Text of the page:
Starting this thread as a reference point for others asking the same questions rather than spamming the home owners thread which may be better kept to the nuances of home owning management and mortgage sorting, all that gubbins.
Going to kick this off with waffle about my new bathroom and my learnings.
Labour £2.5 min, the last bathroom I had done was similar, some folks quoted £200 a day, oner cheeky lad wanted £650 a day. I chose the former.
Taps and gubbins:
EC1 Bathrooms - a local family run business who have been super helpful, they also offer a decent discount on things so the list price is rarely what you pay.
Refs and floorplans:
Rule one: everything costs more than you budget for
Yeah, and everyones dead candid about how much everything cost. If you see a pic of a nice extension, chances are its 6 figures, even if they talk about how modest it is.
Before we undertook all our Reno work we did some basic research and came to the conclusion 90K would do loft and an extension, it didn't cover half that.
It's hard because if you like things to be finished nicely with quality fittings then everything just costs so much.
My wife and I both never want to do a large renovation ever again, too much stress.
However the house is almost done and it's starting to feel like it's worth it.
Some rough costs below since we’ve been through this recently:
Extension costs. Across the way had double height extension on one side, about 4m wide. That cost him £115k all in, finished. Quotes for the building work for a single height full length extension on ours was going to be £40k, or around double that for full height. So that means glazing, plumbing, plastering, decorating etc is going to add around £30k on top. Bifolds add around £10k depending who you get them from.
Our 3x3.5m IKEA kitchen was about £3.5k I think, with fairly modest worktops, including non IKEA sink but not including appliances. Fitted everything myself. Kitchen plastering is about £1k if you need bonding coat. Ceiling extra. Skips £280 each.
We’re way out in the burbs, so obviously London costs are going to be higher once you start factoring in trades’ higher costs due to ULEZ vans, parking, skips, access etc etc. Can’t imagine being a trade in central these days, I literally can’t work out how you make that work.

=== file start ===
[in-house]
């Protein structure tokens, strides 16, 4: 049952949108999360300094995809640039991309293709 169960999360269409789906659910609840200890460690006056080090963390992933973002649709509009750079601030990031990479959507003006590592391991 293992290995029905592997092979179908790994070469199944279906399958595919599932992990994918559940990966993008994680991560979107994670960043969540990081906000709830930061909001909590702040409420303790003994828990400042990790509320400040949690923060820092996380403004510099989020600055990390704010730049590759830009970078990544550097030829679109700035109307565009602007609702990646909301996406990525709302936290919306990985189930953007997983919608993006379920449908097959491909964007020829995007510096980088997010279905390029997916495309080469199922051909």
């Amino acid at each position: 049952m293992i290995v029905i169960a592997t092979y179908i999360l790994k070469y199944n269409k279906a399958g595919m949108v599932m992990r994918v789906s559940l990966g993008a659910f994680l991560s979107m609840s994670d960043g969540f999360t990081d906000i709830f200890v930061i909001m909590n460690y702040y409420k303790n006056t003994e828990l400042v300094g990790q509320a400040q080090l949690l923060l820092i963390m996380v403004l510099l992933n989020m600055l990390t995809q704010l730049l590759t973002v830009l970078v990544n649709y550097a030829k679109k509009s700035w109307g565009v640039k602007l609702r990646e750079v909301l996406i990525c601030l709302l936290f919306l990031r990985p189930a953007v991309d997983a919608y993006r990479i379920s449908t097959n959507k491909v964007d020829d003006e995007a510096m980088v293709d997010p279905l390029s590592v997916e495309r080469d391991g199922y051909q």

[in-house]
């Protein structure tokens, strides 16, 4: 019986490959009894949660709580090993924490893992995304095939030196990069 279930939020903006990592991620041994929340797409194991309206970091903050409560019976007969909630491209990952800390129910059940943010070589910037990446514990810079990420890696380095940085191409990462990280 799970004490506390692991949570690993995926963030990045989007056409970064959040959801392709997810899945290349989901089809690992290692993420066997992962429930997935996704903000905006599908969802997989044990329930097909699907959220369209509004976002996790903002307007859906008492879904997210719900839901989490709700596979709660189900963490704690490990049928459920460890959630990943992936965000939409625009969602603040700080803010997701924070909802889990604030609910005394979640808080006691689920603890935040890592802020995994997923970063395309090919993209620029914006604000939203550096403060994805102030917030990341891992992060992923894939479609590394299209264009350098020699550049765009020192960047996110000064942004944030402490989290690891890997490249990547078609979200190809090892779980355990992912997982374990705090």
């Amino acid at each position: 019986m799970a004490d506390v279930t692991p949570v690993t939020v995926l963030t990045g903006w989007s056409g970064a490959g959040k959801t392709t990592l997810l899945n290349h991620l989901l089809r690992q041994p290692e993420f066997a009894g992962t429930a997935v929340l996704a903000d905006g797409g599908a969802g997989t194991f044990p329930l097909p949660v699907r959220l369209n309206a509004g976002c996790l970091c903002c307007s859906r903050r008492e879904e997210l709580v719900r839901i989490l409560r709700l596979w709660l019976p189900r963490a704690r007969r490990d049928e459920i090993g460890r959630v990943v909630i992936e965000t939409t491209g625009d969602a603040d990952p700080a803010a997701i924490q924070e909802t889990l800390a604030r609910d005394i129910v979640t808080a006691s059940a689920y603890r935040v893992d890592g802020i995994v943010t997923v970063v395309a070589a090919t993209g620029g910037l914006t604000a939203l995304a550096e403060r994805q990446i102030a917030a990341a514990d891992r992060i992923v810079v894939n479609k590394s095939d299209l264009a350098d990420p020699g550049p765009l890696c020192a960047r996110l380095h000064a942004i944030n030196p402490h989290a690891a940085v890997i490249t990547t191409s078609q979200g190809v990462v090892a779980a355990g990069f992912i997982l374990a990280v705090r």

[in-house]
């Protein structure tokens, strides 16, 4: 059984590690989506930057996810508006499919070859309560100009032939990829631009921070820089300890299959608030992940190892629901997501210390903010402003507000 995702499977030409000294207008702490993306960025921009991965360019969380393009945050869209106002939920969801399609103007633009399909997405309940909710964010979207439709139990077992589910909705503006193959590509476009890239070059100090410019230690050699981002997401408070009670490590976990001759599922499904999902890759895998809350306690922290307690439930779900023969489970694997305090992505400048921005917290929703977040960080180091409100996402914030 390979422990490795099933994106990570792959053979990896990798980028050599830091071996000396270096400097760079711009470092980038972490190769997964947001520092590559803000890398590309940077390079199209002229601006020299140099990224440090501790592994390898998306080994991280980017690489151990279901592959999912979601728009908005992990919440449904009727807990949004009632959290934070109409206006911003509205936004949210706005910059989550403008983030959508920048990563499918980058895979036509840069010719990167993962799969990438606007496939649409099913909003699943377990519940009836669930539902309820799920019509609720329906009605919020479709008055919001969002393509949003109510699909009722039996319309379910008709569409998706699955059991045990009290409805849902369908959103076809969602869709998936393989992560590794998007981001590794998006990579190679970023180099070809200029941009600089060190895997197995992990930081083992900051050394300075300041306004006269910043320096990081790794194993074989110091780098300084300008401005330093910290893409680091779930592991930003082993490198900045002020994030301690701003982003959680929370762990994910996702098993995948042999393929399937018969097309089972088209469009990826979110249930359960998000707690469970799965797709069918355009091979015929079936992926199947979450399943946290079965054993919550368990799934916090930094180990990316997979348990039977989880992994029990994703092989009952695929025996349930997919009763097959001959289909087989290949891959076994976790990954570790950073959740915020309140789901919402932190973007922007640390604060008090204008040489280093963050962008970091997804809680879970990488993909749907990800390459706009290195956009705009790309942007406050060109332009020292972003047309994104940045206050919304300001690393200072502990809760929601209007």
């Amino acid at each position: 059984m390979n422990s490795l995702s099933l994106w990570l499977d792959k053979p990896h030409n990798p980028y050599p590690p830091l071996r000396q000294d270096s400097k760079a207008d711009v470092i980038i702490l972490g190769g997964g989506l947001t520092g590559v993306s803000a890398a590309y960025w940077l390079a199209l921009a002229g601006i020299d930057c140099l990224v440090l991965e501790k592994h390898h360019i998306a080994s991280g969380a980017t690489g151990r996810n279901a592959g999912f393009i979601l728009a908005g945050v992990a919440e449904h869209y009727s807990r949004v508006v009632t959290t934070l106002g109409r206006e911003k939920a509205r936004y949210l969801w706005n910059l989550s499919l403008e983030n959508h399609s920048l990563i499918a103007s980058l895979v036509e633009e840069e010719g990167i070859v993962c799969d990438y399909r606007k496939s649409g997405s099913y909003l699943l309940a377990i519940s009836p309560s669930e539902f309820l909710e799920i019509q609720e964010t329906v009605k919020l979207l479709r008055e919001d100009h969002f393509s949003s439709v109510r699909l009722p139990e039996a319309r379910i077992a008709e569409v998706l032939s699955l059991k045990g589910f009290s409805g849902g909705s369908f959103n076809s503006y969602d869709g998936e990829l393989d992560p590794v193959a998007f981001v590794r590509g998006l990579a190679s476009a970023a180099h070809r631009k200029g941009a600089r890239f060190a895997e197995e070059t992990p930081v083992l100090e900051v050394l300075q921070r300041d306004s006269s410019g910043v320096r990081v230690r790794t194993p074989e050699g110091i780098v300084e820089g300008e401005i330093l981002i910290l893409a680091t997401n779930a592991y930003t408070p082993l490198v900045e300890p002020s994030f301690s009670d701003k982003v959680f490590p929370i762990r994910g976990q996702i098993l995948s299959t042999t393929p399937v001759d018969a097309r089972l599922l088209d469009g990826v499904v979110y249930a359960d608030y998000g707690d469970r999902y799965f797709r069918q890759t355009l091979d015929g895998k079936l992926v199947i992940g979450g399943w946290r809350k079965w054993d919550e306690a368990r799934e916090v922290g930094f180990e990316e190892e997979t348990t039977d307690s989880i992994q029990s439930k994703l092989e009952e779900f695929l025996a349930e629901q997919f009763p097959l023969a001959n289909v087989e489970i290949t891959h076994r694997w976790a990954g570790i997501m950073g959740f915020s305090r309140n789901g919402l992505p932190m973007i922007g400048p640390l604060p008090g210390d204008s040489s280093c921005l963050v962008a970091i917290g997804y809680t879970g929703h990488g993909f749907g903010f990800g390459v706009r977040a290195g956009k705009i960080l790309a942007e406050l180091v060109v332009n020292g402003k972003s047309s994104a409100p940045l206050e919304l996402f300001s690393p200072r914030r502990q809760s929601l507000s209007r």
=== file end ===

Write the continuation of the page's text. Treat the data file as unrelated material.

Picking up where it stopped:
To add to the costs:
We had a 50m^3 loft conversion with two hip to gables and a large rear dormer put in in 2013. The conversion bit was £60k. It didn't include supply of the bathroom suite or decorating. Everything else was included (building works, scaffolding, skips, building control, electrics, windows, fitting bathroom suite etc).
We are in zone 5 Barnet. Lots of free parking etc.
I still shudder at the cost of redoing our old bathroom
We got some designs back from the architect - we’d decided against the extension but they’re trying to lure us back in and a bigger kitchen does sound nice.
Just do it, it’s stunning.
It would be useful to be able to move between kitchen room and living room without going via the front vestibule
Yeah I find people say this but we enjoy having a room that is quite separate - would have liked to make the entrance hall larger but not too sure how. Plan is for the study to have a sofa and tv in it too. In the version with an extension there’s a window linkage between kitchen and living room
Yeah, obviously like the space. Not sure it looks a bit too much like a big box? Also ££
Oh I can imagine. Don’t think it does look like a box though, think it looks harmonious and unifies the rear.
Both look nice, but i imagine extension is spenny.. and not sure it looks /that/ worth it??
You would imagine correctly - would begin with a 2 😖
Yeah, I’m mostly trying to convince myself not to do it. The budget should really do that mind
If you're in London, which I assume you are from the EC1 thing, bear in mind that our water is incredibly hard. Any taps with a black finish, particularly matt ones, are incredibly susceptible to showing the slightest of water spots and get pretty ugly pretty quick.
I love the look of them too, but the amount of cleaning they require to keep the showroom finish makes them unfeasible in my experience.
Oh strewth, that’s a lot.
Floor plan wise both look great, and maybe the larger isn’t worth the extra expense, but looking at the renders it changes the whole building dramatically visually.
I have a black taps in kitchen and toilet and honestly they rarely have any marks despite it being hard water.
I’ve gone for untreated brushed brass for this new bathroom.
Flat roof can be a maintenance pita
Yeah - I love the idea of the longer island and it does tie it together nicely from the rear but I think it would add 50+ to the budget which is already close to 2 and I’m just struggling to see how we could afford/justify that much extra.
Maybe I should just start a current project rather than clog this place up but here are the upstairs options.
mind's boggling a bit at how you'd even finance a build with a 2 in front of it. we were v lucky to buy somewhere in 2015, renovate it and then sell it in 2018 for mucho profit, which we then ploughed into our new place. is that how most people do it ? or equity release ? trust funds ? CREDIT CARDS ?
And rule 1 still applies even when you take rule 1 into account.
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